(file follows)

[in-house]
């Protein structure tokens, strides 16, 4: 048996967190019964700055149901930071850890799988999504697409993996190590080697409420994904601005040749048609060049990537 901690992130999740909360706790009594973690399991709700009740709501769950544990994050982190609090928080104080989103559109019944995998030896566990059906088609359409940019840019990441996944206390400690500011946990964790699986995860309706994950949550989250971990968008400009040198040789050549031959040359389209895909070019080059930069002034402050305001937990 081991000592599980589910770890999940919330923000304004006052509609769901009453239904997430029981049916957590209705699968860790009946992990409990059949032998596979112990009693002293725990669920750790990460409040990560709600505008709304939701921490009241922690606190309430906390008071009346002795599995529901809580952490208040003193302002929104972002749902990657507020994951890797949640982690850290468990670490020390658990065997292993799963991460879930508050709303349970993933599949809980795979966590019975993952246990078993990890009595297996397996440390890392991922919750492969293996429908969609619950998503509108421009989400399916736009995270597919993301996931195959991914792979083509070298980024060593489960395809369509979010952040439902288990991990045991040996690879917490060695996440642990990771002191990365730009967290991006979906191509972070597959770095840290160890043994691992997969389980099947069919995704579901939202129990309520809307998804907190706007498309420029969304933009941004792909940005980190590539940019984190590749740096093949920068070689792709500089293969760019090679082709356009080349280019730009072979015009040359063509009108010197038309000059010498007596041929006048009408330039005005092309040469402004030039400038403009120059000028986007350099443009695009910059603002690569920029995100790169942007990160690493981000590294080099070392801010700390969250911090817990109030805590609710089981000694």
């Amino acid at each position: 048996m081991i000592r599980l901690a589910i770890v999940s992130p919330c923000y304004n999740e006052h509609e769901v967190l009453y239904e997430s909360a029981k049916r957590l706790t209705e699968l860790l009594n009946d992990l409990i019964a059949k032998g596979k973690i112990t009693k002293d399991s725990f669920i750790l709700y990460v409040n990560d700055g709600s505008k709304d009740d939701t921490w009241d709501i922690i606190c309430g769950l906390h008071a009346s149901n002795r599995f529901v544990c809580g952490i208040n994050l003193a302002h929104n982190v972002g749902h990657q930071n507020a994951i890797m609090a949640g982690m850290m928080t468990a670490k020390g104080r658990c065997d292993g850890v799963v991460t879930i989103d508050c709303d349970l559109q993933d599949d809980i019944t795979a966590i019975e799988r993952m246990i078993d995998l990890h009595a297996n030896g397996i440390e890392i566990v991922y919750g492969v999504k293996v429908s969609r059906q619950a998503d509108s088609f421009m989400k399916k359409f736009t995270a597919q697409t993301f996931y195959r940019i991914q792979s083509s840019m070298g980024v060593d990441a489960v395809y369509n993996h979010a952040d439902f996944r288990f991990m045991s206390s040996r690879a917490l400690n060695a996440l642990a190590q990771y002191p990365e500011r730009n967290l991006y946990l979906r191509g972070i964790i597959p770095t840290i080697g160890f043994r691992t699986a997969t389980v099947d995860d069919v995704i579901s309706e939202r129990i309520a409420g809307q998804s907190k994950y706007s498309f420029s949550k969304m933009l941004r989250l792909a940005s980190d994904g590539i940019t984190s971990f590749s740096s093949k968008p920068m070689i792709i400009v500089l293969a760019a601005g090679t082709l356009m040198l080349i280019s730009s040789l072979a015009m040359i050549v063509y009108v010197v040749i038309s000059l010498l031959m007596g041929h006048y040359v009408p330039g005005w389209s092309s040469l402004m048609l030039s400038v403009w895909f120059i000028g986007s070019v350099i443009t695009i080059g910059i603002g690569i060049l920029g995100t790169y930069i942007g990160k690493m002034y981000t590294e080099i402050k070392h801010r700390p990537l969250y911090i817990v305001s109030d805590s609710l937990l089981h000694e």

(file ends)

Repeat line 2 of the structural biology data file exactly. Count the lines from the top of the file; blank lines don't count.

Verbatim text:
């Protein structure tokens, strides 16, 4: 048996967190019964700055149901930071850890799988999504697409993996190590080697409420994904601005040749048609060049990537 901690992130999740909360706790009594973690399991709700009740709501769950544990994050982190609090928080104080989103559109019944995998030896566990059906088609359409940019840019990441996944206390400690500011946990964790699986995860309706994950949550989250971990968008400009040198040789050549031959040359389209895909070019080059930069002034402050305001937990 081991000592599980589910770890999940919330923000304004006052509609769901009453239904997430029981049916957590209705699968860790009946992990409990059949032998596979112990009693002293725990669920750790990460409040990560709600505008709304939701921490009241922690606190309430906390008071009346002795599995529901809580952490208040003193302002929104972002749902990657507020994951890797949640982690850290468990670490020390658990065997292993799963991460879930508050709303349970993933599949809980795979966590019975993952246990078993990890009595297996397996440390890392991922919750492969293996429908969609619950998503509108421009989400399916736009995270597919993301996931195959991914792979083509070298980024060593489960395809369509979010952040439902288990991990045991040996690879917490060695996440642990990771002191990365730009967290991006979906191509972070597959770095840290160890043994691992997969389980099947069919995704579901939202129990309520809307998804907190706007498309420029969304933009941004792909940005980190590539940019984190590749740096093949920068070689792709500089293969760019090679082709356009080349280019730009072979015009040359063509009108010197038309000059010498007596041929006048009408330039005005092309040469402004030039400038403009120059000028986007350099443009695009910059603002690569920029995100790169942007990160690493981000590294080099070392801010700390969250911090817990109030805590609710089981000694």